KoalaTea

# How to use T-test in R to Compare Means

## Introduction

One common test on samples is the mean test. The t-test is widely used in this regard. For example, maybe you know that the average sales for your company per a week is \$500, and you just collected a couple of weeks of sales data. You would like to conduct a hypothesis test as to if your new sample is different than the avg \$500. In this article, we will learn how to use the `t-test` to test the mean of a sample in R.

## The Basic Test

Continuing from our example, let’s say we have collected five weeks of sales data. We know that the average sales per week is \$500, so we will conduct a test to see if our recent samples differ. We can use the `t.test` method to perform this test.

``````recent.sales = c(400, 600, 850, 550)
avg.sales = 500

t.test(recent.sales, mu=avg.sales)``````
``````##
##  One Sample t-test
##
## data:  recent.sales
## t = 1.069, df = 3, p-value = 0.3634
## alternative hypothesis: true mean is not equal to 500
## 95 percent confidence interval:
##  302.3094 897.6906
## sample estimates:
## mean of x
##       600``````
``````# One Sample t-test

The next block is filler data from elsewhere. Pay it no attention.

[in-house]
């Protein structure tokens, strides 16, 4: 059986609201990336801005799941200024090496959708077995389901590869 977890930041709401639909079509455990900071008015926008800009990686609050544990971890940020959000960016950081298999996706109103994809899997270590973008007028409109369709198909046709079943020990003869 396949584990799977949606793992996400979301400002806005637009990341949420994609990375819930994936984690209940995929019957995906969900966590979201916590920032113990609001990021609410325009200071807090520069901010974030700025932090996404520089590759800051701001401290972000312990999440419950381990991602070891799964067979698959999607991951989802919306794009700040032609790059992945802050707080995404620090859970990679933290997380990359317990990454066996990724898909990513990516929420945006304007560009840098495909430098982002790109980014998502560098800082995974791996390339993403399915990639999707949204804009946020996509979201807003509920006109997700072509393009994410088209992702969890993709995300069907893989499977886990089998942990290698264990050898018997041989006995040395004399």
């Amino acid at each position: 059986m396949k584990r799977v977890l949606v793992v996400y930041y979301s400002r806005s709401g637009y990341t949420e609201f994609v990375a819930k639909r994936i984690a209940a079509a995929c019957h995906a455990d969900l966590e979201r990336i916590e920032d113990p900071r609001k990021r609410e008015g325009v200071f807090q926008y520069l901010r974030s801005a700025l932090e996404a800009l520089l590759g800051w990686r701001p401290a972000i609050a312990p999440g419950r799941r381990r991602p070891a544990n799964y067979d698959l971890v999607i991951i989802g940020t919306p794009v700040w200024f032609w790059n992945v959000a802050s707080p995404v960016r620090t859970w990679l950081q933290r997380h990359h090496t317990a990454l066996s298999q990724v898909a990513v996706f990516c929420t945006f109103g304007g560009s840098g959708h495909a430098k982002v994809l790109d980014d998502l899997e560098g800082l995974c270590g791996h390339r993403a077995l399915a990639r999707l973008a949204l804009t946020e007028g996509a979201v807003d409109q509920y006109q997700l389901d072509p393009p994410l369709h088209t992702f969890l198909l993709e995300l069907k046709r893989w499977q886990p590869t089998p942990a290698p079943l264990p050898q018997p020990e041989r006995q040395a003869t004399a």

# data:  recent.sales
# t = 1.069, df = 3, p-value = 0.3634
# alternative hypothesis: true mean is not equal to 500
# 95 percent confidence interval:
#  302.3094 897.6906
# sample estimates:
# mean of x
#       600 ``````

There is quite a bit of information here, but the focus for now will be on the `p-value`. Since this number is higher than `.05`, in this case we will fail to reject the null hypothesis. That means, we do not have enough evidence to say that our sample data is different from the average.

## Viewing the T-test object

Now, that we have conducted our first t-test. Let’s take a look at the response object to see what other information is returned. We can use the `names` method to see which properties are on the return t-test.

``````result = t.test(recent.sales, mu=avg.sales)

names(result)``````
``````##   "statistic"   "parameter"   "p.value"     "conf.int"    "estimate"
##   "null.value"  "stderr"      "alternative" "method"      "data.name"``````

You can see there are quite a bit of values returned. These are helpful for different reasons. Let’s extract the `p.value` and `conf.int` for an example.

``result\$p.value``
``##  0.3634261``
``result\$conf.int``
``````##  302.3094 897.6906
## attr(,"conf.level")
##  0.95``````